CHICAGO (Reuters) - Underperforming schools in the cash-strapped city of Detroit can be closed this school year, Michigan’s Attorney General said in a legal opinion issued Wednesday to clarify an existing state law.
The position is the latest development in a battle between the state’s Republican and Democratic lawmakers over how best to address Detroit’s struggling school system.
Attorney General Bill Schuette, a Republican, said schools operated by the Detroit Public School Community District that are among the lowest achieving 5 percent of all public schools during the three preceding school years can be shuttered by the state’s School Reform Officer (SRO).
Republican Governor Rick Snyder, who in June approved a dramatic restructuring of Detroit’s school system, previously accepted the opinion of an outside law firm that the SRO could not close schools until 2019, according to the Detroit Free Press.
“The law is clear: Michigan parents and their children do not have to be stuck indefinitely in a failing school,” Schuette said in a statement on Wednesday.
“Detroit students and parents deserve accountability and high performing schools. If a child can’t spell opportunity, they won’t have opportunity.”
Some Democrats argue that the newly restructured school district needs additional time to re-evaluate the performance of schools and integrate best learning practices.
Schuette’s opinion said the SRO could issue a mandatory notice of closure to a school, which would then determine the best time to close before the end of the current school term.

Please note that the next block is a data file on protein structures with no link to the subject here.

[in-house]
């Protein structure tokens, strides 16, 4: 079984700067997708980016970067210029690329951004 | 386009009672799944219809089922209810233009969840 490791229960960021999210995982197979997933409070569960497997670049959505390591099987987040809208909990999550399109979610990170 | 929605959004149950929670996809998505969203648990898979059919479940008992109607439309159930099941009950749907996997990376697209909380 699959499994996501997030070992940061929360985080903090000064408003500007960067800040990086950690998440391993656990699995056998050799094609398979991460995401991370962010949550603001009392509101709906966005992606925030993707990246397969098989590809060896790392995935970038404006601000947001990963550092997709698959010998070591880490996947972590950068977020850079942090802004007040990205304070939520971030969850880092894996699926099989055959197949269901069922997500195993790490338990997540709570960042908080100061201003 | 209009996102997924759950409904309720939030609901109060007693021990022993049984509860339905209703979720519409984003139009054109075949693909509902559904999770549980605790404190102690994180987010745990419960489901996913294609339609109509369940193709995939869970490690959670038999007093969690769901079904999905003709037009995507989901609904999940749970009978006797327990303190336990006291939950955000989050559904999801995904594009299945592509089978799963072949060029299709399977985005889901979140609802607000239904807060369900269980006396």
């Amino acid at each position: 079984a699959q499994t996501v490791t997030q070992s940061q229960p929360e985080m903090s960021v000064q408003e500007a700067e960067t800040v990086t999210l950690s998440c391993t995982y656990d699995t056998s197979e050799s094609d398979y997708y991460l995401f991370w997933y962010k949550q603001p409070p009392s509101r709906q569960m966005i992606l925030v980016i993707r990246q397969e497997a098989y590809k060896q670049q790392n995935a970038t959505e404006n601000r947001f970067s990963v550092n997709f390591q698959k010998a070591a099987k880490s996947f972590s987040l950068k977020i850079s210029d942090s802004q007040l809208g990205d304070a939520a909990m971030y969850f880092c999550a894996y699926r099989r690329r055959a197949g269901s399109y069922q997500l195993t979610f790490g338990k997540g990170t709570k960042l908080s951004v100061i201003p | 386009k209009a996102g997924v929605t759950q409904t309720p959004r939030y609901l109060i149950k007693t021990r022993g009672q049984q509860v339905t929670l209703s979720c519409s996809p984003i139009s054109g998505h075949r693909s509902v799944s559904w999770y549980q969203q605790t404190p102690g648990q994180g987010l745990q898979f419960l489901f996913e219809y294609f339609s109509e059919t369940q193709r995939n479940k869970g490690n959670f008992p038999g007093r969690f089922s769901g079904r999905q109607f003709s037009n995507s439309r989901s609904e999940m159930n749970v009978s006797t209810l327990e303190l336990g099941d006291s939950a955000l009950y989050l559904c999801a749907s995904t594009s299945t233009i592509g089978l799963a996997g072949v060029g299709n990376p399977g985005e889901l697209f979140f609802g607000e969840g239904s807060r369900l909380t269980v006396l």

If a school is closed, students will be re-assigned to another school.
The Detroit public school system, which has nearly 46,000 students, has been under state control since 2009 because of a financial emergency.
Of the 124 worst-performing schools in the state, 47 are Detroit public schools, according to a list released by the SRO earlier this month.
The recent restructuring of the school system splits it into two distinct parts in an effort to improve the academically and financially struggling system.
Ari Adler, a spokesman for Snyder’s office, said on Wednesday that the governor’s office was reviewing Schuette’s legal opinion.
Republican House Speaker Kevin Cotter, who asked for a clarification of the law from Schuette welcomed the decision on Wednesday.
“Detroit students need a final decision, and this opinion provides one,” Cotter said in a statement.
State Representative Sherry Gay-Dagnogo, a Democrat representing northwest Detroit, slammed Schuette’s opinion, describing the attorney general as “totally out of touch with the needs of our community.”
Editing by Andrew Hay